US alert alarmist, Kisumu security committee says

US Ambassador to Kenya Margaret 'Meg' Whitman when she paid a courtesy call on Kisumu Governor Anyang Nyong'o.

US Ambassador to Kenya Margaret 'Meg' Whitman when she paid a courtesy call on Kisumu Governor Anyang Nyong'o on August 30, 2022.

Photo credit: Rushdie Oudia | Nation Media Group.

The Kisumu County security committee has described as alarmist a security alert issued by the US Embassy that the lakeside city could plunge into chaos as the Supreme Court prepares to rule on Raila Odinga’s petition challenging the outcome of the presidential election

The statement could cause tension in the region, which was calm before and after the August 9 General Election, said County Commissioner Josephine Ouko.

Ms Ouko said the committee did not expect any disruption to peace in Kisumu arising from the court ruling, which is expected on Monday.

"It is in bad faith that the statement from the US government is coming out while the same has not been shared with relevant authorities," she told Nation on Friday.

Ms Ouko noted that Kisumu did not see any violence after Deputy President William Ruto was declared President-elect on August 15, though the US Embassy had advised Americans in an August 2 alert to watch their movements.

That previous notice, issued only five days before the elections, noted that election-related demonstrations and rallies regularly take place in the run-up to elections and were likely to occur, blocking key intersections and causing traffic jams.

Tired of violence

But Ms Ouko said residents are tired of violence.

“The residents are ready to move on and engage in … economic activities that would not only ensure transformation of the region but also the country at large,” she said.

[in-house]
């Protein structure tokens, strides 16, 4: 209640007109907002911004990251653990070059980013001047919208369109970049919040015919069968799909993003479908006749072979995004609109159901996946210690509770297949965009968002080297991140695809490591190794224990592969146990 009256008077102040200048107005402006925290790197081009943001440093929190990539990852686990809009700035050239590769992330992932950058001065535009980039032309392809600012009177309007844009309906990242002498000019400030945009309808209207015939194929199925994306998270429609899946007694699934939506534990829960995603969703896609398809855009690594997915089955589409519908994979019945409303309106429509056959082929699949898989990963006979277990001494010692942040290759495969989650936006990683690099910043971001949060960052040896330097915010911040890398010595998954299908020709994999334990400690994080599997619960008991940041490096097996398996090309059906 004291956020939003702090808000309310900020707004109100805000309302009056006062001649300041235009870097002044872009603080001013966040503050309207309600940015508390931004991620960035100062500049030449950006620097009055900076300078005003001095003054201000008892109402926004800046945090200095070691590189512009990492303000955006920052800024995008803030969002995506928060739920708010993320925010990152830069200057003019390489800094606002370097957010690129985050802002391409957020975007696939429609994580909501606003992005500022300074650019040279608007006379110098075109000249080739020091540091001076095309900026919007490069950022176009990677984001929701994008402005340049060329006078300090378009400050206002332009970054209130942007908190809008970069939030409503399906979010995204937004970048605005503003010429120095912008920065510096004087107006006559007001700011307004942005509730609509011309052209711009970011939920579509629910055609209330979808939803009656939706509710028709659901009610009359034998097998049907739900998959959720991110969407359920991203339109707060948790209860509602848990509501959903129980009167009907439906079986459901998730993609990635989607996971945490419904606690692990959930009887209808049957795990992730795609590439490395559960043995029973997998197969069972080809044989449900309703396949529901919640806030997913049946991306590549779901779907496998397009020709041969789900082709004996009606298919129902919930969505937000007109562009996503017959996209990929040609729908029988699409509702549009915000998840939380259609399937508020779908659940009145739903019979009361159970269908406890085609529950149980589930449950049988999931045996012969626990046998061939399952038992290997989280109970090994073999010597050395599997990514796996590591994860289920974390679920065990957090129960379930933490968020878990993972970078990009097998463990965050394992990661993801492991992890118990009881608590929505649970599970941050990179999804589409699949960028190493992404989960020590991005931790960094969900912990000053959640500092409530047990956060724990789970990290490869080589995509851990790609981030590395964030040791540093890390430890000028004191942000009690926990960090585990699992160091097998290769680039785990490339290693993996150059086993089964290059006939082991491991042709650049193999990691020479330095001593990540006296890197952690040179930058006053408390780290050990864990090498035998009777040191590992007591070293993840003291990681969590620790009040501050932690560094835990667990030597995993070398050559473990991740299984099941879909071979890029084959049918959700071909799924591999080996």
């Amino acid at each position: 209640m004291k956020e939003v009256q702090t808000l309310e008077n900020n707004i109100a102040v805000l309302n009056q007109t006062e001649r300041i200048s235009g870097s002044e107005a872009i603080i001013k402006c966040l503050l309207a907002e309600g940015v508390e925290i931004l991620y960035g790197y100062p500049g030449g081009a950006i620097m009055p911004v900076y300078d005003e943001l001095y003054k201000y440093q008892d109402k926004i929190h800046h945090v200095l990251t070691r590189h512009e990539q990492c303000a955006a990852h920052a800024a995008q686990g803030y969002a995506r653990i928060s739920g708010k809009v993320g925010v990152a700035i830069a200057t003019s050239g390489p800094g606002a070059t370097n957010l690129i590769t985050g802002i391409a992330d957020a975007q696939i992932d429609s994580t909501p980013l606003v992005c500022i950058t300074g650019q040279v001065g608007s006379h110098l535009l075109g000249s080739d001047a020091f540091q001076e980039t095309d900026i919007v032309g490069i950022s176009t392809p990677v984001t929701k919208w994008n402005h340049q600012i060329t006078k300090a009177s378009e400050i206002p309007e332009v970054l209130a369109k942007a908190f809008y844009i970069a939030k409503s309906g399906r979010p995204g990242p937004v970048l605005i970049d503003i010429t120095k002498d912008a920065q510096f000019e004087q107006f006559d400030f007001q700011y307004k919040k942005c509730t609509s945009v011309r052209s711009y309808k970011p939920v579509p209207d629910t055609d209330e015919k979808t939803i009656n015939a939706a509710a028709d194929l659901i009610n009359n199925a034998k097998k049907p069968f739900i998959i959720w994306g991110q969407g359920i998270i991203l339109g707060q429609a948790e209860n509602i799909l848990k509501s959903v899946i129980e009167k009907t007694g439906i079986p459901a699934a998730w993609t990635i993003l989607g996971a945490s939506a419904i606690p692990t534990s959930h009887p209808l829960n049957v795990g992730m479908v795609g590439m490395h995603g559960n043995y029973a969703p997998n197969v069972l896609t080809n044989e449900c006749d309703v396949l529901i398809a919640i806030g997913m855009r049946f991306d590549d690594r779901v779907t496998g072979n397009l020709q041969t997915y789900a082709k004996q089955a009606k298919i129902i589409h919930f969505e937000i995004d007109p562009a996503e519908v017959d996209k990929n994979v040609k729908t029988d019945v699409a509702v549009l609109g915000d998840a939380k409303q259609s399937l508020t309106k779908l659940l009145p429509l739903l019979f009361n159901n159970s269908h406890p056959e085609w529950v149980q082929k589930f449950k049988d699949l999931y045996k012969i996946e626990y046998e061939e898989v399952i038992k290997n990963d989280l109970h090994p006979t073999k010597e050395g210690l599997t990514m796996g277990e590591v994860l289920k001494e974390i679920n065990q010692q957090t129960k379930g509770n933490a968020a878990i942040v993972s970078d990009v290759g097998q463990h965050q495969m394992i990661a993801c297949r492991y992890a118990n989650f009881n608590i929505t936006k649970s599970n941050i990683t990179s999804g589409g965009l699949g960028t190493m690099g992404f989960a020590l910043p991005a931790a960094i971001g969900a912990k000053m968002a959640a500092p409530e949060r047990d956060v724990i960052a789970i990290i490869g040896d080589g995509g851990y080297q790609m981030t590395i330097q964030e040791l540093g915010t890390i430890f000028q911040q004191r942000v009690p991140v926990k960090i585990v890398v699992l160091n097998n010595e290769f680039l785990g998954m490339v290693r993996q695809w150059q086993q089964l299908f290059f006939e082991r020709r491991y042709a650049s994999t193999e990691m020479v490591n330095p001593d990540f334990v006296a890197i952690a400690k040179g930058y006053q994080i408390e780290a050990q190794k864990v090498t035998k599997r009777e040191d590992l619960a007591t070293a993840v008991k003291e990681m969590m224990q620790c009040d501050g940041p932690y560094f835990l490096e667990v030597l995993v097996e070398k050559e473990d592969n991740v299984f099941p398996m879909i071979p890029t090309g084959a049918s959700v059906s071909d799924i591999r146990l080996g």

Her sentiments were echoed by Kisumu Governor Anyang’ Nyong’o, who faulted the US advisory for singling out Kisumu.

“We [reject] the tone of the memo, which singles out Kisumu and suggests that the city could witness violence after the September 5 Supreme Court ruling on the presidential election petition,” he said.

In a statement from spokesperson John Oywa, the governor urged Kisumu residents to remain peaceful.

“We do not expect any change in this state of affairs whatever the outcome of the Supreme Court petition,” he said.

Last week, Prof Nyong’o assured residents that steps had been taken to ensure peace and tranquillity are maintained, saying Kisumu is a multiracial and multi-ethnic peaceful community of people, including American citizens, who care deeply about each other’s welfare.


Ugunja MP Opiyo Wandayi also described the US security alert as reckless, saying it could undermine Kenya’s effort to maintain peace.

“It is totally uncalled for. It amounts to profiling the Luo community as a violent and intolerant people. It demonstrates bad faith on the part of the US government,” Mr Wandayi said by phone.

“It points to attempts by the US to interfere with Kenya’s internal affairs. The Cabinet Secretary for Foreign Affairs should summon the US ambassador and ask for an explanation.”

He added: “As leaders from the Luo community, we take great exception to such reckless move by the US government.

“It also amounts to open sabotage of the economy of Kisumu and the Western region.”

William Otieno of the Siaya Bunge la Wananchi also noted that cautioning people not to travel to Kisumu ahead of a court ruling means stopping business for the day.

“We are not happy with the move. It infringes the sovereignty of a country,” Mr Otieno said.

The US Embassy on Thursday urged US government personnel in Kisumu to be watchful about their safety.

The embassy cited previous violence during election cycles in Kenya.

The alert came two days after the US ambassador to Kenya, Margaret 'Meg' Whitman, visited Kisumu, which was her first official trip outside Nairobi.

Ms Whitman praised Kisumu as home to US citizens, investors, businesses and embassy programmes.